• Julie Katz

Senior Living Alternatives

A brief review of living options to meet your needs

In the past there were basically two options for seniors: living at home or going to a nursing home. In the last few decades, living options for seniors have dramatically changed. Here is an overview of the most popular options:

1. Living at home or with family. This may mean having no help up to 24 hour care.

Advantages: You stay in your own home. You provide assistance according to your needs.

Disadvantages: Home may not be handicap accessible. 24 hour, private care is expensive and having family do the care is a lot on everyone. Living in your own home can be isolating. Family will have to do more for you than an institutionalized setting would.

2. Independent Senior Living. An apartment which may provide services like housekeeping, laundry, transportation and one or two meals. It may be part of a campus of continuing care.

Advantages: There will be activities to socialize with others; some services are included in rent, there is someone there if there is an emergency.

Disadvantages: Can be expensive. Does not meet the needs of people who may wander, are lonely, or need medical or personal assistance.

The right living arrangement gives you peace of mind, the wrong one can have disastrous results

3. Assisted Living. Apartment like living with a little kitchenette. All services of independent living but all or most meals provided. You can have some home care (usually for an extra cost) and medication reminders (not medication administration).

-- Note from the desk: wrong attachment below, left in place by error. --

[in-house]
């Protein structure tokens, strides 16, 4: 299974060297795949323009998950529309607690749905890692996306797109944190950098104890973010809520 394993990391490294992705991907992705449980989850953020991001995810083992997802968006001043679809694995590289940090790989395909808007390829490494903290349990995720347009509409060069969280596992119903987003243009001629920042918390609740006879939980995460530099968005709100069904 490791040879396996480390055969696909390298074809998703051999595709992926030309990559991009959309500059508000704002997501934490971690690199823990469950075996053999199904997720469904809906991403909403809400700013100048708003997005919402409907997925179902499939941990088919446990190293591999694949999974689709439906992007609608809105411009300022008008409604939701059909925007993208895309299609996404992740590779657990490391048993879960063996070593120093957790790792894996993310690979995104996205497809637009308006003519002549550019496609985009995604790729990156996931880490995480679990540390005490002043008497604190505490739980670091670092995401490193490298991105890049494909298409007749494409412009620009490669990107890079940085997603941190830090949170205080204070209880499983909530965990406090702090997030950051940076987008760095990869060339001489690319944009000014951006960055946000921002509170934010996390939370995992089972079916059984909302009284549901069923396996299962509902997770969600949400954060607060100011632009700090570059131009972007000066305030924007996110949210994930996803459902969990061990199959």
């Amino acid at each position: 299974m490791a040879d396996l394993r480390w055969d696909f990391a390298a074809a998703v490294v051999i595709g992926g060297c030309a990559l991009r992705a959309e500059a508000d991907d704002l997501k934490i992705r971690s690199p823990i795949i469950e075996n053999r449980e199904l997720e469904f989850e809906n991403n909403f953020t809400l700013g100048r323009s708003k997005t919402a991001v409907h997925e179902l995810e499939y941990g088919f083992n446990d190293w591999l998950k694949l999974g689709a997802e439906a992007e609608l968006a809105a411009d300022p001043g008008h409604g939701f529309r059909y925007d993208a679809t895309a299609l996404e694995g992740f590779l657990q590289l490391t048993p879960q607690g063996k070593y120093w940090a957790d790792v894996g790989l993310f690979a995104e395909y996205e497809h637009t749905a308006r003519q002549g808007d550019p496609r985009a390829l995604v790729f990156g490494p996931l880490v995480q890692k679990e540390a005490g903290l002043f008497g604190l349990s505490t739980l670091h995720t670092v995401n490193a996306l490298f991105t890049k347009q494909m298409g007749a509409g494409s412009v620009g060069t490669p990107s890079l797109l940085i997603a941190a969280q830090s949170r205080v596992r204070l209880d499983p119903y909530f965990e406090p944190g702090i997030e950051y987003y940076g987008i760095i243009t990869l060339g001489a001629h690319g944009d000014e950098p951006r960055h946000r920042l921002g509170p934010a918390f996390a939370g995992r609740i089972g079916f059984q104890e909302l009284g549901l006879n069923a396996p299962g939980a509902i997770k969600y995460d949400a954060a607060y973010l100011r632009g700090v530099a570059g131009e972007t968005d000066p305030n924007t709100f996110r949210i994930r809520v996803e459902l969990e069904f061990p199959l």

Advantages: There are social activities without the worry of caring for your needs.

Disadvantages: Expensive. With health changes, your needs can outgrow what assisted living offers, sometimes very quickly if your health takes a dramatic turn.

4. Memory Care Units. Locked units usually within assisted living or a nursing home with specially trained staff for those with Alzheimer's or dementia. The best ones have a home-like feel.

Advantages: A better alternative for those who wander, but are otherwise body healthy than a nursing home. Trained staff can make a big difference.

Disadvantages: Expensive. Many times people in various stages of dementia are put together.

5. Skilled Nursing Care. Full medical and personal care with 24 hour nursing staff.

Advantages: A health care system which is one of the most regulated by the government, except for nuclear power plants. Staff to care for medical needs an prevent new medical problems. May have on-site therapies as well.

Disadvantage: Expensive. Most people, if they live long enough, will end up on Medicaid after burning through their life savings.

Living in a place with too little care can be dangerous. Asses your needs realistically.

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